During a briefing on Sunday, Health Cabinet Secretary Mutahi Kagwe said of the four, one is a Kenyan, one American, one Cameroonian and one a Burkinabé. He said three of the cases were based in Nairobi and one in Mombasa. The CS said of the 42 cases, 24 are male while 18 are females. Nairobi leads with 31 cases followed by Kilifi (six), Mombasa (Three) and Kwale (one) and Kajiado (one).
Kagwe revealed that 1,426 people are being monitored while 215 others were discharged after completing 14-day mandatory quarantine.
To contain the pandemic, he said that mass testing in ongoing on those who arrived in the country from last Sunday. The CS said that 18 people were waiting for their test results at Mbagathi Hospital. He said that those who will test positive will be isolated.
The CS warned leaders against perpetuating lies about coronavirus on social media for political mileage. He, however, urged all Kenyans to observe high standards of hygiene and physical distancing.
He commended the private sector for assisting government to find facilities that can be used as hospitals, isolation centres.
Meanwhile, it is no longer a matter of if but when the Coast region will emerge as an epicentre of the coronavirus outbreak should authorities fail to enforce strict measures to curb the pandemic.
Already, the government has named Kilifi, Kwale and Mombasa among high risk counties.
“The National Governments Administration Officers (Ngao) have been quietly preparing for stricter measures that will include tight control of movements within the coast region, as they try to implement strict adherence to counter the spread of the virus. This could include partial lockdowns of the region,” the Press was told.
As a pre-emptive measure to the strict controls, Mombasa County government moved to set aside Sh700 million under the Emergency Household Relief and Nutrition Support Project to cushion 227,404 vulnerable households in case the country goes into lockdown.
“Due to the risk of this global pandemic, enhanced measures may have to be taken by the national government including a total lockdown to enforce enhanced social distancing,” Mombasa Governor Hassan Joho said, adding that this was necessitated by the need to support the population that depends on wages.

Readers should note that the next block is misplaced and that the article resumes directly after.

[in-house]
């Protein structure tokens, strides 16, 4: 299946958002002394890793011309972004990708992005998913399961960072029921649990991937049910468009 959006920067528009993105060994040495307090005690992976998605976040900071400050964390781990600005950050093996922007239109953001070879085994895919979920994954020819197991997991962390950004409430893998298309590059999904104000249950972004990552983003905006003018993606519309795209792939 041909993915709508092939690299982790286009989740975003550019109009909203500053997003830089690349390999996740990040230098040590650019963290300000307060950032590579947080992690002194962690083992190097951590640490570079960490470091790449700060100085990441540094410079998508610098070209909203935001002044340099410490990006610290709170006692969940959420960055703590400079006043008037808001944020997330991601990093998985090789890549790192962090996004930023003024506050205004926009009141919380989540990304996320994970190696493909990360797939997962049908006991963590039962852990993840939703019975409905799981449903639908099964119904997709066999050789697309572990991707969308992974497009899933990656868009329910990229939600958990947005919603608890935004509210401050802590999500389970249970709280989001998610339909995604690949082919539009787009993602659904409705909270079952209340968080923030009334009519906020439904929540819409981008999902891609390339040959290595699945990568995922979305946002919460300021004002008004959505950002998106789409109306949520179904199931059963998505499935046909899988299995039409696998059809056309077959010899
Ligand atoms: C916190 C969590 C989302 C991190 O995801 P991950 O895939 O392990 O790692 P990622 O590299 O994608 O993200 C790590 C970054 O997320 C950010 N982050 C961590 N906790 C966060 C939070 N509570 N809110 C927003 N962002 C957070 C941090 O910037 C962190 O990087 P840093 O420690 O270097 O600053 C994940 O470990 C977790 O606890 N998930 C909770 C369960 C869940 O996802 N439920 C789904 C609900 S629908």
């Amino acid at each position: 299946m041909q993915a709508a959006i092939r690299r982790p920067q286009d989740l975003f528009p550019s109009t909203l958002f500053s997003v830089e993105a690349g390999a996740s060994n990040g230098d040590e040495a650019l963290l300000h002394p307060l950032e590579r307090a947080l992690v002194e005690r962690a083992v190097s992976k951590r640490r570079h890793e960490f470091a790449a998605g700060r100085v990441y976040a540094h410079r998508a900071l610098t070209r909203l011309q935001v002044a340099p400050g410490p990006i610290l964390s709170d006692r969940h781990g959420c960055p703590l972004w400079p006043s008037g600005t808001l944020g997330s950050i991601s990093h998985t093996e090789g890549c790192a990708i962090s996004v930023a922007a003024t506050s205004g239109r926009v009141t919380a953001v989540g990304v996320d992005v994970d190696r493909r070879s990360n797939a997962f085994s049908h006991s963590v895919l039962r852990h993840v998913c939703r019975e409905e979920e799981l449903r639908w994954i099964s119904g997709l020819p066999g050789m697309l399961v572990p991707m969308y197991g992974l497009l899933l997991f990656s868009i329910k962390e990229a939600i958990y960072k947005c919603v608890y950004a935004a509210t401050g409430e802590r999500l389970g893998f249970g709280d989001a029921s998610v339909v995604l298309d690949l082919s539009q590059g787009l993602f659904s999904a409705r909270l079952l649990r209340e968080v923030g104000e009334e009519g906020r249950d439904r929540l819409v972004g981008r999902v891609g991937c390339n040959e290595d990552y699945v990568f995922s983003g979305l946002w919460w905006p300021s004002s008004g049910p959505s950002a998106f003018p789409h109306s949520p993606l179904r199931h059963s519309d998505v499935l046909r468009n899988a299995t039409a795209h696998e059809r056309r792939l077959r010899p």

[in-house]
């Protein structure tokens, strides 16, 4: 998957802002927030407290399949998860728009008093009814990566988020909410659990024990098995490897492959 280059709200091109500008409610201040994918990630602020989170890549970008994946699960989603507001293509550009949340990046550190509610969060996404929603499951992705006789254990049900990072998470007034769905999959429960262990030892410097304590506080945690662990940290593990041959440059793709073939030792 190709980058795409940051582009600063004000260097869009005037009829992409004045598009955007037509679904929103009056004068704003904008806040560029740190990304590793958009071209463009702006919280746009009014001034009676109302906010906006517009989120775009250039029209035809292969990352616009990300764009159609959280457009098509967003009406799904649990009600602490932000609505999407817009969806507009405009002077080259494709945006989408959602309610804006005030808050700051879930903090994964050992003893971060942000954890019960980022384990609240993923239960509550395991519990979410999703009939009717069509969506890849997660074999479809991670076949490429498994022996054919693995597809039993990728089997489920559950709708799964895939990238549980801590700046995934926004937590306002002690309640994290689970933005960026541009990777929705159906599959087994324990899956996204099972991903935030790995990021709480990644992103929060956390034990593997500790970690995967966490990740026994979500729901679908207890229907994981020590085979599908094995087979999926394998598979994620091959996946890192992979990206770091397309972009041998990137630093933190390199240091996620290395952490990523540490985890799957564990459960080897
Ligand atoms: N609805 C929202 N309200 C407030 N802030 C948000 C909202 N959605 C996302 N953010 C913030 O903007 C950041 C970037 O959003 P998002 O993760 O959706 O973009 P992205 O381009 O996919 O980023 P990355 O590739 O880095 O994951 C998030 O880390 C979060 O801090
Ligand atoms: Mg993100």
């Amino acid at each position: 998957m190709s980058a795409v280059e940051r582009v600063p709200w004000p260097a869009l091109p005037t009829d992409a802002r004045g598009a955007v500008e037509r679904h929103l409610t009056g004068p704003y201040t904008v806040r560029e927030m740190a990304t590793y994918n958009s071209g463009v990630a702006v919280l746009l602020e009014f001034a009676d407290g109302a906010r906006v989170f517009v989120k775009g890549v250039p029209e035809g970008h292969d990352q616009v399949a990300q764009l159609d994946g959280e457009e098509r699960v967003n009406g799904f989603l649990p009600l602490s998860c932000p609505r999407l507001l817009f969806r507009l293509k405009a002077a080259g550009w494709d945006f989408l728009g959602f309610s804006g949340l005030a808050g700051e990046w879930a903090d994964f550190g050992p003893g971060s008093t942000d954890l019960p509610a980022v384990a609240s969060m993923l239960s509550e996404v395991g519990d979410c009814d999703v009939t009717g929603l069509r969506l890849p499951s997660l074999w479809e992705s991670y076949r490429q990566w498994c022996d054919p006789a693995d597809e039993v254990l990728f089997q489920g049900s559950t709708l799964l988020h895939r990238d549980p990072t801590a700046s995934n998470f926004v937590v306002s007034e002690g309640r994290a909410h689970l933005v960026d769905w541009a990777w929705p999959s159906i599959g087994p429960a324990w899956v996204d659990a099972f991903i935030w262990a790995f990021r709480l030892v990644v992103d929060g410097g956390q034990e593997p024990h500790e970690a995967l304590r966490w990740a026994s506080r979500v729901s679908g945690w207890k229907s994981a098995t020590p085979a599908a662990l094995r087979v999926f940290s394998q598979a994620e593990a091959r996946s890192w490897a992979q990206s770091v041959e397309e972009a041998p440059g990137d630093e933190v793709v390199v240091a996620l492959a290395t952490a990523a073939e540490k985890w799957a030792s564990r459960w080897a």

In the aftermath of the deadly Al-Shabaab attack on the Dusit 2 hotel complex in Nairobi in January 2019, urgent discussions began about how to re-enforce Kenya's counter-terrorism capabilities. Clearly tough lessons still needed to be learnt in the wake of the Westgate Shopping Centre siege six years earlier.
Al-Shabaab continues to be a potent force in the region. After a brief lull it appears to be ramping up operations in both Somalia and Kenya. Despite a reported increase in the number of United States (US) air strikes against al-Shabaab operatives, al-Qaeda's deadly affiliate has been linked to at least 15 attacks in Kenya since the start of 2020.
Now Washington has announced the creation of the US's first ever overseas joint terrorism task force, based in Kenya. The $2.5 million initiative envisages a multi-agency partnership between Kenya and the US to form the Kenyan Joint Terrorism Task Force (JTTF-K).
The FBI, which along with the US State Department is the key partner in the new joint task force, is no stranger to Kenya. It offered valuable forensics capacity following the Westgate attack, and FBI personnel are routinely embedded in foreign embassies. Now the JTTF-K is formalising that engagement by promising to offer Kenya's counter-terrorism forces 'training, experience and insight' from US counterparts.
After a brief lull al-Shabaab appears to be ramping up operations in both and Somalia and Kenya
It's supported by George Kinoti, Kenya's Director of Criminal Investigations, who at the JTTF-K launch said it would give Kenya the 'upper hand' at a time when al-Shabaab was entrenching itself and growing more adept at 'adapting to new technologies'. As part of the joint task force, more than three dozen Kenyan investigators will receive training at the FBI's specialist academy in Virginia. They'll be drilled in FBI methodologies including intelligence handling and evidence collection, before returning to Kenya, to be supervised by specialist FBI mentors.
However the FBI also has a less savoury legacy in Kenya, its officers having been accused in the past of involvement in a series of extrajudicial renditions of suspected al-Shabaab operatives. It is perhaps not surprising then that there are questions regarding the creation of a joint terrorism task force, in particular its scope and the limitations of its operations.
The US State Department Bureau of Counterterrorism, which is sponsoring the two-year project, has made it clear that this is an investigative unit - not a military one. It is aimed at equipping Kenyan counter-terrorism officers with the tools required to detect and bring to justice those responsible for conducting, aiding and abetting terrorism.
Whether the Kenyan justice system has the capacity to bring to trial prominent terrorist suspects may be in question, but the US has made it clear that the task force will be subject to the Kenyan constitution and international law. That is code for retaining Kenyan sovereignty and being human rights-compliant, i.e. resisting the urge for security forces to act as judge, jury and executioner, something the Kenyan anti-terrorism police unit (ATPU) have previously been accused of.